critical or even important a step.”
Last Monday, French President François Hollande
met in Riyadh with King Salman and other Gulf Arab leaders to discuss
regional security matters. Within the international bloc of countries
negotiating with Iran, France has emerged as the most critical of the
Saudi officials told Mr. Kerry on Friday that King
Salman would attend the Camp David summit, U.S. officials said, and that
the overall message in Paris was positive.
The White House said that day that the Saudi monarch would meet President Obama on Wednesday ahead of the dinner.
“We have heard nothing negative about what we are trying to do,” the U.S. official said on Sunday.
Paris, Messrs. Kerry and al-Jubeir agreed on a plan to forge a
cease-fire in Yemen and to promote a political transition in the Arab
The Obama administration also pushed for better
integrating the U.S.’s and GCC countries’ missile defense systems as a
way to contain Iran.
“Whoever comes will be empowered to speak
in the name of their government and will sign onto whatever is agreed
to at Camp David,” the administration official said. “So the dynamics
may change based on who’s there and there will have to be maybe some
Some Arab officials said they didn’t believe the agenda at Camp David would go far enough to address their concerns about Iran.
of the Arab states said they were hoping the GCC could sign a mutual
defense treaty with Washington, similar to South Korea’s and Japan’s.
Such treaties would bind the U.S. to defend the Persian Gulf states if they faced Iranian aggression.
White House, however, didn’t believe it could win congressional
approval to back such a treaty, said U.S. and Arab officials involved in
Saudi Arabia, the U.A.E. and Qatar also are
seeking more-advanced weaponry to counter Iran, including surveillance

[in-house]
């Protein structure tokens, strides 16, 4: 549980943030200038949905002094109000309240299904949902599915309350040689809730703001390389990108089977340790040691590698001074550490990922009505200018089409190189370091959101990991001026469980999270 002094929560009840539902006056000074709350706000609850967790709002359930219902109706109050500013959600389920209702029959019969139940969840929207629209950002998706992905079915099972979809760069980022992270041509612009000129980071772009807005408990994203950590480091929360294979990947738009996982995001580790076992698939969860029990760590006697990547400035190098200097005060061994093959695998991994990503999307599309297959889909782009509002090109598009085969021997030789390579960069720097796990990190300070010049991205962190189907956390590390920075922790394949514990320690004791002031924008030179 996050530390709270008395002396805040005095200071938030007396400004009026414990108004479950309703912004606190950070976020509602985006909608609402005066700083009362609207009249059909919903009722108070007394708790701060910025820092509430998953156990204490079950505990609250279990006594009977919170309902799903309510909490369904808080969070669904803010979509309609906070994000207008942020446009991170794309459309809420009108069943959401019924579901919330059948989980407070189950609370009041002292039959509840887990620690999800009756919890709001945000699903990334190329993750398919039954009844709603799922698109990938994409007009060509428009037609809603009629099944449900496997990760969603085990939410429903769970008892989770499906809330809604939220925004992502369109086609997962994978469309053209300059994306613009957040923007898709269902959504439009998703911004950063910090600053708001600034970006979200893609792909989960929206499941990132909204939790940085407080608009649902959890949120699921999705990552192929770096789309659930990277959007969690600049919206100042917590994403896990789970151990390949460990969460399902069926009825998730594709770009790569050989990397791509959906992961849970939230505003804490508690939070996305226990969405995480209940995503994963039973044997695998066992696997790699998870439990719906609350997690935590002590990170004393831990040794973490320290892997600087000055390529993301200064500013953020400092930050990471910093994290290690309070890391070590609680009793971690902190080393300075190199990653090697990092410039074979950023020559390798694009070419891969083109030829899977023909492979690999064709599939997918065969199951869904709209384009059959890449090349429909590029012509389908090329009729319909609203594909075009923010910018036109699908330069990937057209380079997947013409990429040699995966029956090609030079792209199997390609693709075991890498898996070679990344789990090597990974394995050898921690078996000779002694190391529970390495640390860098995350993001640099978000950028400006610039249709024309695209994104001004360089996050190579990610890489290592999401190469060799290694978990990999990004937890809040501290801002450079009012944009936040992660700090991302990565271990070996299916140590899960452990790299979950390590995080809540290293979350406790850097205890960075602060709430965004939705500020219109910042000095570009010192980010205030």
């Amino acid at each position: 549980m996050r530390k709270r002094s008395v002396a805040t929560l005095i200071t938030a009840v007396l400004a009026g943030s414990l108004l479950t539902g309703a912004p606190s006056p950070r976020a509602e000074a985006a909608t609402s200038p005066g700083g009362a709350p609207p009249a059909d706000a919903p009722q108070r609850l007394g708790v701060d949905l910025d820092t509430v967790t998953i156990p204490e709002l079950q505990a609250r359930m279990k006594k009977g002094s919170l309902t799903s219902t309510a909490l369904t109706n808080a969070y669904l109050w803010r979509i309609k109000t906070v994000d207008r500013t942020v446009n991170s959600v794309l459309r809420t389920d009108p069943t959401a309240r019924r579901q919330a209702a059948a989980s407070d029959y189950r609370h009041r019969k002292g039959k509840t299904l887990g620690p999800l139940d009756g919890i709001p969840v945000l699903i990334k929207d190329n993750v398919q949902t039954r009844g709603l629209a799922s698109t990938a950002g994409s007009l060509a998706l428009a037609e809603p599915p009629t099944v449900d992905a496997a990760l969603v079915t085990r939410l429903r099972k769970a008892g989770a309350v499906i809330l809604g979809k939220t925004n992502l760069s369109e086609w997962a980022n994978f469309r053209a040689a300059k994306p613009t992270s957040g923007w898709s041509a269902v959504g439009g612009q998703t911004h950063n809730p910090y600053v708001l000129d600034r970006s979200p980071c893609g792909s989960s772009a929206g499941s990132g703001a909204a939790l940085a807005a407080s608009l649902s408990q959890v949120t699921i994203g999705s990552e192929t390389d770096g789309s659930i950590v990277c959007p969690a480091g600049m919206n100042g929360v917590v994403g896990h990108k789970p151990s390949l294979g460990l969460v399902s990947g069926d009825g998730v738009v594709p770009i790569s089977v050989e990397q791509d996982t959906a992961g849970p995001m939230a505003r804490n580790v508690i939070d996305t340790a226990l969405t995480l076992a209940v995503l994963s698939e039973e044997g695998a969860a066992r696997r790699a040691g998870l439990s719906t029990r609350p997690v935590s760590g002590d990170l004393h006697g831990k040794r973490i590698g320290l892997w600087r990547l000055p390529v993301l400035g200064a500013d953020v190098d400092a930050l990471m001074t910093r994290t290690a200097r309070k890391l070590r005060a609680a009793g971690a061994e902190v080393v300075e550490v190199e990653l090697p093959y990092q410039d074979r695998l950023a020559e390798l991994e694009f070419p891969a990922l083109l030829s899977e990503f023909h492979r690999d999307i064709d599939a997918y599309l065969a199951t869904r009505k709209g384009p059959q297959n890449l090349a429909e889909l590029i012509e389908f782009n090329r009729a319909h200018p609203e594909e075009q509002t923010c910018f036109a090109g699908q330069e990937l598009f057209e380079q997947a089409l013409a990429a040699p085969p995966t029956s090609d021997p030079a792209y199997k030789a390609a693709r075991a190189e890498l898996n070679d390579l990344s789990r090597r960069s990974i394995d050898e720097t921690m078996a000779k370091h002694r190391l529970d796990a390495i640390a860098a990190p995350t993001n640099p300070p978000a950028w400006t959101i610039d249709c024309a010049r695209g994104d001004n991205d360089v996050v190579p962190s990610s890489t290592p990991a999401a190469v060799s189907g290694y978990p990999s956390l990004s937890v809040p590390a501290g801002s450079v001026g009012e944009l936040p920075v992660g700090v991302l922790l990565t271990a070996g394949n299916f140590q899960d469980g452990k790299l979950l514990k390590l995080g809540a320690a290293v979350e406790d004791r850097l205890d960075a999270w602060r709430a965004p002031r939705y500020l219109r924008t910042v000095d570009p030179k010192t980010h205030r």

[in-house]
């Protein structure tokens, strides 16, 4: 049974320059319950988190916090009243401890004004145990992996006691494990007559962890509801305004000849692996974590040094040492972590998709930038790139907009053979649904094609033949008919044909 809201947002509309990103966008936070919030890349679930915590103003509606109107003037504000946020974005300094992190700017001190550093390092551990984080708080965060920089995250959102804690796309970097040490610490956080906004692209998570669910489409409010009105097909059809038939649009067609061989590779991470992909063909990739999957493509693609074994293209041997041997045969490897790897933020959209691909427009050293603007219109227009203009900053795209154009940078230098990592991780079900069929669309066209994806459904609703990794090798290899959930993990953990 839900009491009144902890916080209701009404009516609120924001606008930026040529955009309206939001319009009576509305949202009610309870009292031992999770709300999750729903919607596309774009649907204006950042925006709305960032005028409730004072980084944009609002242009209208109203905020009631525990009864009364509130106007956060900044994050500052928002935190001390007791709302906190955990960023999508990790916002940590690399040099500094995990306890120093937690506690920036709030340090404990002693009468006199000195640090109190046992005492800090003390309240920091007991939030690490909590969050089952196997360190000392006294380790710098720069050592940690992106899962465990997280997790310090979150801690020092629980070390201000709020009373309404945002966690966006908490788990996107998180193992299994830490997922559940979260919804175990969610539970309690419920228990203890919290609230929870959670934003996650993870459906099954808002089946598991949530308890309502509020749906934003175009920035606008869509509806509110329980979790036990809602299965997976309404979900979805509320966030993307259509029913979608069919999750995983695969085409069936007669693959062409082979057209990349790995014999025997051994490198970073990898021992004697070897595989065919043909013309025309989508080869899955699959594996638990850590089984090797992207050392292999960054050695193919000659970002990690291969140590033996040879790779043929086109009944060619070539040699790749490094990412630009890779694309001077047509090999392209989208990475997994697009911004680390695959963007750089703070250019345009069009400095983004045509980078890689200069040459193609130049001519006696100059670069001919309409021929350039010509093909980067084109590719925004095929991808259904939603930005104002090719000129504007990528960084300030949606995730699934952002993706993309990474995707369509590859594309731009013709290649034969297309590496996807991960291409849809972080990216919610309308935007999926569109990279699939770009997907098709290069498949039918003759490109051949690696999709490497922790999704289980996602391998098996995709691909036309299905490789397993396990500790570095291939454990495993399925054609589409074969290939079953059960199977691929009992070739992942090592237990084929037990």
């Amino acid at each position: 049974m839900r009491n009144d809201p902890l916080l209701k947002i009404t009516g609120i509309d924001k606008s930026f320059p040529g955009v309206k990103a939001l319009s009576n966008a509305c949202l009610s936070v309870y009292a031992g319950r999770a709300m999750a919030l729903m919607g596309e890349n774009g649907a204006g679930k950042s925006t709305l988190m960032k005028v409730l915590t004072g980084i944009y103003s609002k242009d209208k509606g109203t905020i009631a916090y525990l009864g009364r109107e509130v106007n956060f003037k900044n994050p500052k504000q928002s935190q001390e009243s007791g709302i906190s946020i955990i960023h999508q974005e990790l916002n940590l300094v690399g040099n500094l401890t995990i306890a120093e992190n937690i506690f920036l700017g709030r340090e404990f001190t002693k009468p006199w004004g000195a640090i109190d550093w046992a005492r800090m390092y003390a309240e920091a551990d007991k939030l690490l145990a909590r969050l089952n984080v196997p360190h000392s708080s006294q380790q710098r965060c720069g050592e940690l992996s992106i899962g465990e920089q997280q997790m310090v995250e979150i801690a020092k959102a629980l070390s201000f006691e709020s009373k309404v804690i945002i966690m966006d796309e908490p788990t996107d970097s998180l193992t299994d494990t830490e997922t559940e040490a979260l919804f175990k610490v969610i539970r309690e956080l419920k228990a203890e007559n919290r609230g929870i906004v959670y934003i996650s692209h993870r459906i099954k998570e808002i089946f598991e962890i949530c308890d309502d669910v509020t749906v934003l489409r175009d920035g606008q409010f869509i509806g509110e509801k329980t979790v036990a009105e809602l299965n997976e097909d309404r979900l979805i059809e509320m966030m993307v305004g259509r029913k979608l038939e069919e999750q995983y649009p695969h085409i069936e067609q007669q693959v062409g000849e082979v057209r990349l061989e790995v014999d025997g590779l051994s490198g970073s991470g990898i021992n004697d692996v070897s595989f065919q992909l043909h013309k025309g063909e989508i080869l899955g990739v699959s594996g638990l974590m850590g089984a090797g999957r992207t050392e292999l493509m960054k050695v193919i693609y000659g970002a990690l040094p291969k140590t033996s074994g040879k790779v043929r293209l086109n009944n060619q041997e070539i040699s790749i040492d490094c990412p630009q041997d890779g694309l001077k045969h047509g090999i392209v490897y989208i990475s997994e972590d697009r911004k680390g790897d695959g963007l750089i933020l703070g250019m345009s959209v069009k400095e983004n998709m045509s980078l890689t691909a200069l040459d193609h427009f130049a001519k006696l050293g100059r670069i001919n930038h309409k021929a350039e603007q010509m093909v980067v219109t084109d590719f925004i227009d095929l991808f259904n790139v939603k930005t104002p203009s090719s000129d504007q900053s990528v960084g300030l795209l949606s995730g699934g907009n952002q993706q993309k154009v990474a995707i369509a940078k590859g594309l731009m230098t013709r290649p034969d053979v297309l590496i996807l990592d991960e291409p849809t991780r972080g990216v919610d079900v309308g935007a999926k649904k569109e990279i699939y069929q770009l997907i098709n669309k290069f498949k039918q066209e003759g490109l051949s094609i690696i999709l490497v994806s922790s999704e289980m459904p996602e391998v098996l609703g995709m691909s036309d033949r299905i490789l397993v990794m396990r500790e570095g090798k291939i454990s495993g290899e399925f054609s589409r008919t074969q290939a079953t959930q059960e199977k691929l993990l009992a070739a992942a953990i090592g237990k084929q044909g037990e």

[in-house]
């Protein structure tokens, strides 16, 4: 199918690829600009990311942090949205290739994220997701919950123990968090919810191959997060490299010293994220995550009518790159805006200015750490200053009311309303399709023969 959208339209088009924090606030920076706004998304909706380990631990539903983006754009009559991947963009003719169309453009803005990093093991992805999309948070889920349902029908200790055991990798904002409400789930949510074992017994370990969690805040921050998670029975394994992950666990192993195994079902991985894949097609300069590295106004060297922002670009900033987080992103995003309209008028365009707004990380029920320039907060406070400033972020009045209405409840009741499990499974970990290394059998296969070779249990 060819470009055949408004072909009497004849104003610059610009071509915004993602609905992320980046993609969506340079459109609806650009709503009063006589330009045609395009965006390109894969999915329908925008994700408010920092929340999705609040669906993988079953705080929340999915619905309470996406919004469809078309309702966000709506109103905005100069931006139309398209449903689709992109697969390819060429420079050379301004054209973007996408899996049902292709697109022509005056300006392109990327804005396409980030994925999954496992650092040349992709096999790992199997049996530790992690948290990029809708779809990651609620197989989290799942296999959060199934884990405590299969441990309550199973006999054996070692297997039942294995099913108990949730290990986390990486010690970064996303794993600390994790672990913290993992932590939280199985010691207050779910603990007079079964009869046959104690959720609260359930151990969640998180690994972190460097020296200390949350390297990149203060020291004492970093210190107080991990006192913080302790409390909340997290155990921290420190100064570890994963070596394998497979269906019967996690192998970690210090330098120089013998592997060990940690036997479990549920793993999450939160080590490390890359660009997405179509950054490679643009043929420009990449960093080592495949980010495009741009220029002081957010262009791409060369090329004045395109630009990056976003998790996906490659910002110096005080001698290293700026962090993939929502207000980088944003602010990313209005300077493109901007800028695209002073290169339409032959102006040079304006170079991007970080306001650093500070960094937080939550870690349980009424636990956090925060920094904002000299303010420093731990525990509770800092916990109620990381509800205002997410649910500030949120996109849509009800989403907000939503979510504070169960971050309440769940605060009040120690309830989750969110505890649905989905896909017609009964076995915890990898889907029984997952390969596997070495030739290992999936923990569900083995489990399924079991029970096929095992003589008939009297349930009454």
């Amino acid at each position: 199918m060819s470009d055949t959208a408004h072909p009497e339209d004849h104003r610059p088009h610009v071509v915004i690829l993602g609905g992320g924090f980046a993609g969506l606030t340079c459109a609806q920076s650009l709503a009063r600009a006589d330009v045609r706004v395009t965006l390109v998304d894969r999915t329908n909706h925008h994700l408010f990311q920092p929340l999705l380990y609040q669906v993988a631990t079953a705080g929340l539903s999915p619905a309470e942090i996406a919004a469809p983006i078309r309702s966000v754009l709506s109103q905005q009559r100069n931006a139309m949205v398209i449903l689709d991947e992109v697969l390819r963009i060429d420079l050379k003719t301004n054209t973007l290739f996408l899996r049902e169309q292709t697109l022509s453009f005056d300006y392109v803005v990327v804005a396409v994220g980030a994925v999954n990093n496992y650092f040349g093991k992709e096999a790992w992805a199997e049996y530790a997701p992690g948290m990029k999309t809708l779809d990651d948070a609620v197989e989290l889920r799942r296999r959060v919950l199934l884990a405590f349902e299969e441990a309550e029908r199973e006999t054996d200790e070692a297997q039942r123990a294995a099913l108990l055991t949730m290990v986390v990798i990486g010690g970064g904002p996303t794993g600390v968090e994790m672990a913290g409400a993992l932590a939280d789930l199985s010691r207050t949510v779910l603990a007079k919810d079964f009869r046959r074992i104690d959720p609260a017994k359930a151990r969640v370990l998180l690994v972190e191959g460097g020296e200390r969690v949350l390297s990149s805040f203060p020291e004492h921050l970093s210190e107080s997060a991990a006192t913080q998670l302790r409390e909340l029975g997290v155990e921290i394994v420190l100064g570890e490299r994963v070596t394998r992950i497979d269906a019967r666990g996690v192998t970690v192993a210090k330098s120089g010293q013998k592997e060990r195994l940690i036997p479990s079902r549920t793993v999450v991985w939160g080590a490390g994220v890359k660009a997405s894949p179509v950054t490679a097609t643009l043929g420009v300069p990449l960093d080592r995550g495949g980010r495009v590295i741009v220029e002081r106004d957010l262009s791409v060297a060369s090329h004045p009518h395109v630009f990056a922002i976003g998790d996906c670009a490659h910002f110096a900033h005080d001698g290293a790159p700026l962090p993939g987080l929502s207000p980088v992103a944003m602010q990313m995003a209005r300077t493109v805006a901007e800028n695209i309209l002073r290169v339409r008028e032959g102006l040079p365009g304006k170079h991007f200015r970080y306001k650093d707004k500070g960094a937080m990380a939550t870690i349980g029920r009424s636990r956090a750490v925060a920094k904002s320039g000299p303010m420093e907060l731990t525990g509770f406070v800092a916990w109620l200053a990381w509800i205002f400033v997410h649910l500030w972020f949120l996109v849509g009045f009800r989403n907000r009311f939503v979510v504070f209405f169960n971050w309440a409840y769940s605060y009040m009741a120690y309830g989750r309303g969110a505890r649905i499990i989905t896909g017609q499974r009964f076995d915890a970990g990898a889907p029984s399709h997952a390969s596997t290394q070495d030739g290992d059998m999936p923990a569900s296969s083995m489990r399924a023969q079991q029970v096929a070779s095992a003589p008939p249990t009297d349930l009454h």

equipment, cruise missiles and drones.
These countries also have expressed interest in buying the Pentagon’s more-advanced jet fighter, the F-35.
of such military gear are complicated by the U.S.’s strategic alliance
with Israel, these officials said. Congressional legislation mandates
the Jewish state must maintain a “qualitative military edge” over its
neighbors, including Saudi Arabia.
Two people briefed on the
presummit negotiations said the Saudis ultimately decided the agenda
wasn’t substantive enough to require the attendance of 79-year-old King
The Sultanate of Oman, which hosted secret negotiations
between the U.S. and Iran in 2012 and 2013, said its deputy prime
minister, Sayyid Fahd bin Mahmoud al-Said, would lead his country’s
delegation. The country’s ruler returned home in March to Muscat from
Germany, where he had received months of receiving treatment for an
The U.A.E. is sending a delegation led by Abu Dhabi’s Crown Prince Sheikh Mohammed bin Zayed Al Nahyan. [source]
I'm a proud American more concerned with the truth than I am gaining friends.
I find that those who've never lived anywhere beyond where they were raised are more convinced about what others think and feel in life. It can be the poor uneducated wretch who can't stand those who don't look or sound like him, or the smug self-righteous fool who is convinced that Americans are racist xenophobes.
Generalities are easy for those who've never challenged themselves.
Just because you write a check to Greenpeace, the ACLU, or your favorite liberal cause doesn't excuse the way you sneer and hate on Christian fundamentalists who are trying to help others the best way they know.
How you made your money matters as much as how you ended up in jail. You're no more righteous for lying to clients and customers as you amassed your funds than the thief who robs you in the night.
I admire the person who makes a living from doing instead of selling. I've done both in life and I know the feeling you're left with at the end of the day. Just because you're a smooth talker and have mastered the art of sounding sincere doesn't impress me.